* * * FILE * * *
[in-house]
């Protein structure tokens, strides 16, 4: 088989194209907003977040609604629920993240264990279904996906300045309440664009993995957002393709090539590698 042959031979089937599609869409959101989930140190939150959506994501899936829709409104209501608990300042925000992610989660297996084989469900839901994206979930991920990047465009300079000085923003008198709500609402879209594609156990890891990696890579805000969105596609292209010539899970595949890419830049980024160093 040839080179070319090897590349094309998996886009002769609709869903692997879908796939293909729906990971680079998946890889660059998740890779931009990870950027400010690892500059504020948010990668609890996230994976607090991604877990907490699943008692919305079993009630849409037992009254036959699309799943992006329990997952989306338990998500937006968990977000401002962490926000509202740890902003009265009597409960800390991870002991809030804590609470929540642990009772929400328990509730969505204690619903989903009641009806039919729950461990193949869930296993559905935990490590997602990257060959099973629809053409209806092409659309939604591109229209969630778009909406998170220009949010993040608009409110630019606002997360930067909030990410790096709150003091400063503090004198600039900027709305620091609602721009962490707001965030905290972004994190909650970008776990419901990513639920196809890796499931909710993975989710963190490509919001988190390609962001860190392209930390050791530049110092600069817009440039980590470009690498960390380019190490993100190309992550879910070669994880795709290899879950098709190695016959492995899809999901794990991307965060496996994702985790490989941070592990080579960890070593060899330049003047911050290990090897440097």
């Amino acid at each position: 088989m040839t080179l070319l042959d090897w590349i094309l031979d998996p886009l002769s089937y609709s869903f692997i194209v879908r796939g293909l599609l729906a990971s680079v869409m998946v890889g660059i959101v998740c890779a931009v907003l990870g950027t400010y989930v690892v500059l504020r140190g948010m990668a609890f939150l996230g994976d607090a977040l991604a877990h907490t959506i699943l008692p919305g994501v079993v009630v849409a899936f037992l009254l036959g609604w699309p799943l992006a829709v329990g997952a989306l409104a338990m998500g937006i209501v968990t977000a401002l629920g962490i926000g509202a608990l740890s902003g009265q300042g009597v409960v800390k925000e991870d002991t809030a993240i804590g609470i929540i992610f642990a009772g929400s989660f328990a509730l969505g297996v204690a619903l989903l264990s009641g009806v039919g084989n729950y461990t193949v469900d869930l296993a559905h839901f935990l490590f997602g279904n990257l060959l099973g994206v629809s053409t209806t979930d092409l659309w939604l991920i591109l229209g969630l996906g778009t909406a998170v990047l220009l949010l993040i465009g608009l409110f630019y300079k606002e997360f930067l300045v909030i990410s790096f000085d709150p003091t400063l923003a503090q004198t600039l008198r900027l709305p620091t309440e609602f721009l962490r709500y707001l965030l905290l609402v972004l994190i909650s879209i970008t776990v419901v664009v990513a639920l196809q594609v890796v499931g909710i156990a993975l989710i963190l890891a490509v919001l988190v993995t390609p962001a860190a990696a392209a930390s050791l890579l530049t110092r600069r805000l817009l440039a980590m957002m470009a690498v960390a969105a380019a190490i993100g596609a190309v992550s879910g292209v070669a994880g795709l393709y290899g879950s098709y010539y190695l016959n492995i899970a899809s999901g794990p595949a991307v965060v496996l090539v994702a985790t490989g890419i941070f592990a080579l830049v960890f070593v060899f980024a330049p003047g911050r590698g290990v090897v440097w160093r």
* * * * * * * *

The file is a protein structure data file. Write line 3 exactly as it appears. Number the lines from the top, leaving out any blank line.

């Amino acid at each position: 088989m040839t080179l070319l042959d090897w590349i094309l031979d998996p886009l002769s089937y609709s869903f692997i194209v879908r796939g293909l599609l729906a990971s680079v869409m998946v890889g660059i959101v998740c890779a931009v907003l990870g950027t400010y989930v690892v500059l504020r140190g948010m990668a609890f939150l996230g994976d607090a977040l991604a877990h907490t959506i699943l008692p919305g994501v079993v009630v849409a899936f037992l009254l036959g609604w699309p799943l992006a829709v329990g997952a989306l409104a338990m998500g937006i209501v968990t977000a401002l629920g962490i926000g509202a608990l740890s902003g009265q300042g009597v409960v800390k925000e991870d002991t809030a993240i804590g609470i929540i992610f642990a009772g929400s989660f328990a509730l969505g297996v204690a619903l989903l264990s009641g009806v039919g084989n729950y461990t193949v469900d869930l296993a559905h839901f935990l490590f997602g279904n990257l060959l099973g994206v629809s053409t209806t979930d092409l659309w939604l991920i591109l229209g969630l996906g778009t909406a998170v990047l220009l949010l993040i465009g608009l409110f630019y300079k606002e997360f930067l300045v909030i990410s790096f000085d709150p003091t400063l923003a503090q004198t600039l008198r900027l709305p620091t309440e609602f721009l962490r709500y707001l965030l905290l609402v972004l994190i909650s879209i970008t776990v419901v664009v990513a639920l196809q594609v890796v499931g909710i156990a993975l989710i963190l890891a490509v919001l988190v993995t390609p962001a860190a990696a392209a930390s050791l890579l530049t110092r600069r805000l817009l440039a980590m957002m470009a690498v960390a969105a380019a190490i993100g596609a190309v992550s879910g292209v070669a994880g795709l393709y290899g879950s098709y010539y190695l016959n492995i899970a899809s999901g794990p595949a991307v965060v496996l090539v994702a985790t490989g890419i941070f592990a080579l830049v960890f070593v060899f980024a330049p003047g911050r590698g290990v090897v440097w160093r």